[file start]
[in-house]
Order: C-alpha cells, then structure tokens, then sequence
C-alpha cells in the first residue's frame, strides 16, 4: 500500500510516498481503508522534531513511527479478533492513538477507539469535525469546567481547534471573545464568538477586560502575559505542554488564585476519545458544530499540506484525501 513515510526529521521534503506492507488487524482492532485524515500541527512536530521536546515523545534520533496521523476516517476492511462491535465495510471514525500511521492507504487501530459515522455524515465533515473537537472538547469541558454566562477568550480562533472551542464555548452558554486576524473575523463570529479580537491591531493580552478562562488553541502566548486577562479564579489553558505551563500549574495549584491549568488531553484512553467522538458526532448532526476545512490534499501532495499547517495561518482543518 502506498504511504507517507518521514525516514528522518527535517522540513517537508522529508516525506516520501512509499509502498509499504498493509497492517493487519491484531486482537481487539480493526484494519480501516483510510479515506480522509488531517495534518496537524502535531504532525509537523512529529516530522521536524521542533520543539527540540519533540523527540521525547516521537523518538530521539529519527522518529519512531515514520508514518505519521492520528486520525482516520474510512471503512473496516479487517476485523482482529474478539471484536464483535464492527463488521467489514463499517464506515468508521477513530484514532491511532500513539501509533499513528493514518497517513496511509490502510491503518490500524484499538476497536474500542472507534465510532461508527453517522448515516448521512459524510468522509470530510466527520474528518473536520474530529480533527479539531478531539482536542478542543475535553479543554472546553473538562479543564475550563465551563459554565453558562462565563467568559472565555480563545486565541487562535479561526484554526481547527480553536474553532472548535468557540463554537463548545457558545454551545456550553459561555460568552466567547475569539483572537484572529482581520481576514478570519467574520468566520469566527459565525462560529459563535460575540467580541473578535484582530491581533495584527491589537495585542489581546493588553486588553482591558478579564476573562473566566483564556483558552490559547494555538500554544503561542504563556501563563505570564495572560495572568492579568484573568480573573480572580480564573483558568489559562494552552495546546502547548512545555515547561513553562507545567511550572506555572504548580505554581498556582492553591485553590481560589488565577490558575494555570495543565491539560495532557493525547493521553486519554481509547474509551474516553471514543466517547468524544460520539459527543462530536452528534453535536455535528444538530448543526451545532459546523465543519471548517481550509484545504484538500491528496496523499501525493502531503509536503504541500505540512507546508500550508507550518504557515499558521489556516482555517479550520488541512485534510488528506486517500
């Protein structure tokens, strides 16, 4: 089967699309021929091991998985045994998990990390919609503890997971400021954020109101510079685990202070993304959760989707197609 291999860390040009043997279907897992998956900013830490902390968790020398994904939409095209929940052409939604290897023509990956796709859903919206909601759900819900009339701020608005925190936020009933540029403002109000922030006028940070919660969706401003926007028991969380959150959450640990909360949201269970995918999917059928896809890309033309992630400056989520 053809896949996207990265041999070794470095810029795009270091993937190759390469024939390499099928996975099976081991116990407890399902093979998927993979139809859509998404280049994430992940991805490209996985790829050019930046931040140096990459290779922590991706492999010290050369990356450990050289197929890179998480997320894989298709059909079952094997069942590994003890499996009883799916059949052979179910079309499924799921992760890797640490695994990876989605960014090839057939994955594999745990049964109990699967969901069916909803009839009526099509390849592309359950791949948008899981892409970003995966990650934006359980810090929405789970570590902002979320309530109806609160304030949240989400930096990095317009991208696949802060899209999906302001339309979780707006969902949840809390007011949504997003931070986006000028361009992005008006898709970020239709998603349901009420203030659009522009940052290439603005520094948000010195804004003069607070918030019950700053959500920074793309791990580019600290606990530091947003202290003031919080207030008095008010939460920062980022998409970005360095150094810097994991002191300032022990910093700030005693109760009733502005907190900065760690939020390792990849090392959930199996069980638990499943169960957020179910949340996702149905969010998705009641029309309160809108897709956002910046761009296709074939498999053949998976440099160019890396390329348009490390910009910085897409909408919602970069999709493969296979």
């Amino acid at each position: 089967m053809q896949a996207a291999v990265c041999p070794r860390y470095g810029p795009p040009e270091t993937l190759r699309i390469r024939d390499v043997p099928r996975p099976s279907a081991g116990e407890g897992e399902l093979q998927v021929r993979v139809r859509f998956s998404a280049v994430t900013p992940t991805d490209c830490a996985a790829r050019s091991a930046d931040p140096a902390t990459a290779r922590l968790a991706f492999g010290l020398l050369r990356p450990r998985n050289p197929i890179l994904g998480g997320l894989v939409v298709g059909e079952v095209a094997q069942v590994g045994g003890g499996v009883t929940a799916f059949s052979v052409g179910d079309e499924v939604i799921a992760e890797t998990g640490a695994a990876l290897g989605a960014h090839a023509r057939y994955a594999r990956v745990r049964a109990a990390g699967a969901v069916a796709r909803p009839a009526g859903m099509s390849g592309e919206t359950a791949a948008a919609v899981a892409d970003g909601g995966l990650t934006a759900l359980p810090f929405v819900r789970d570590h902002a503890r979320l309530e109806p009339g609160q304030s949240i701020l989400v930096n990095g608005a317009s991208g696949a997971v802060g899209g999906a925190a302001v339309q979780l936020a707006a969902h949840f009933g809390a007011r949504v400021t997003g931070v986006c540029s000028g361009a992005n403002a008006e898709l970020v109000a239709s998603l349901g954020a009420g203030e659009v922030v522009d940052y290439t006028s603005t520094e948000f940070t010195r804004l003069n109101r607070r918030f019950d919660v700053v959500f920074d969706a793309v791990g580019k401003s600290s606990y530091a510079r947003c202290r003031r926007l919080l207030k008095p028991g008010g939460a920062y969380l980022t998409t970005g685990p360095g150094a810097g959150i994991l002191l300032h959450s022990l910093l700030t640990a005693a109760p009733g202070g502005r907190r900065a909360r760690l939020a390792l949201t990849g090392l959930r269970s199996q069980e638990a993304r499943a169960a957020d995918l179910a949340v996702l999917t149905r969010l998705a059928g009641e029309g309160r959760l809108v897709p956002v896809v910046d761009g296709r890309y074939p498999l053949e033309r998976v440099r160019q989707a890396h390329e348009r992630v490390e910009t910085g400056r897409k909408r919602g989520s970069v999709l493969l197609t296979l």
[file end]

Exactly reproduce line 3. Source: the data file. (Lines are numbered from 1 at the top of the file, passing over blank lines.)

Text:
C-alpha cells in the first residue's frame, strides 16, 4: 500500500510516498481503508522534531513511527479478533492513538477507539469535525469546567481547534471573545464568538477586560502575559505542554488564585476519545458544530499540506484525501 513515510526529521521534503506492507488487524482492532485524515500541527512536530521536546515523545534520533496521523476516517476492511462491535465495510471514525500511521492507504487501530459515522455524515465533515473537537472538547469541558454566562477568550480562533472551542464555548452558554486576524473575523463570529479580537491591531493580552478562562488553541502566548486577562479564579489553558505551563500549574495549584491549568488531553484512553467522538458526532448532526476545512490534499501532495499547517495561518482543518 502506498504511504507517507518521514525516514528522518527535517522540513517537508522529508516525506516520501512509499509502498509499504498493509497492517493487519491484531486482537481487539480493526484494519480501516483510510479515506480522509488531517495534518496537524502535531504532525509537523512529529516530522521536524521542533520543539527540540519533540523527540521525547516521537523518538530521539529519527522518529519512531515514520508514518505519521492520528486520525482516520474510512471503512473496516479487517476485523482482529474478539471484536464483535464492527463488521467489514463499517464506515468508521477513530484514532491511532500513539501509533499513528493514518497517513496511509490502510491503518490500524484499538476497536474500542472507534465510532461508527453517522448515516448521512459524510468522509470530510466527520474528518473536520474530529480533527479539531478531539482536542478542543475535553479543554472546553473538562479543564475550563465551563459554565453558562462565563467568559472565555480563545486565541487562535479561526484554526481547527480553536474553532472548535468557540463554537463548545457558545454551545456550553459561555460568552466567547475569539483572537484572529482581520481576514478570519467574520468566520469566527459565525462560529459563535460575540467580541473578535484582530491581533495584527491589537495585542489581546493588553486588553482591558478579564476573562473566566483564556483558552490559547494555538500554544503561542504563556501563563505570564495572560495572568492579568484573568480573573480572580480564573483558568489559562494552552495546546502547548512545555515547561513553562507545567511550572506555572504548580505554581498556582492553591485553590481560589488565577490558575494555570495543565491539560495532557493525547493521553486519554481509547474509551474516553471514543466517547468524544460520539459527543462530536452528534453535536455535528444538530448543526451545532459546523465543519471548517481550509484545504484538500491528496496523499501525493502531503509536503504541500505540512507546508500550508507550518504557515499558521489556516482555517479550520488541512485534510488528506486517500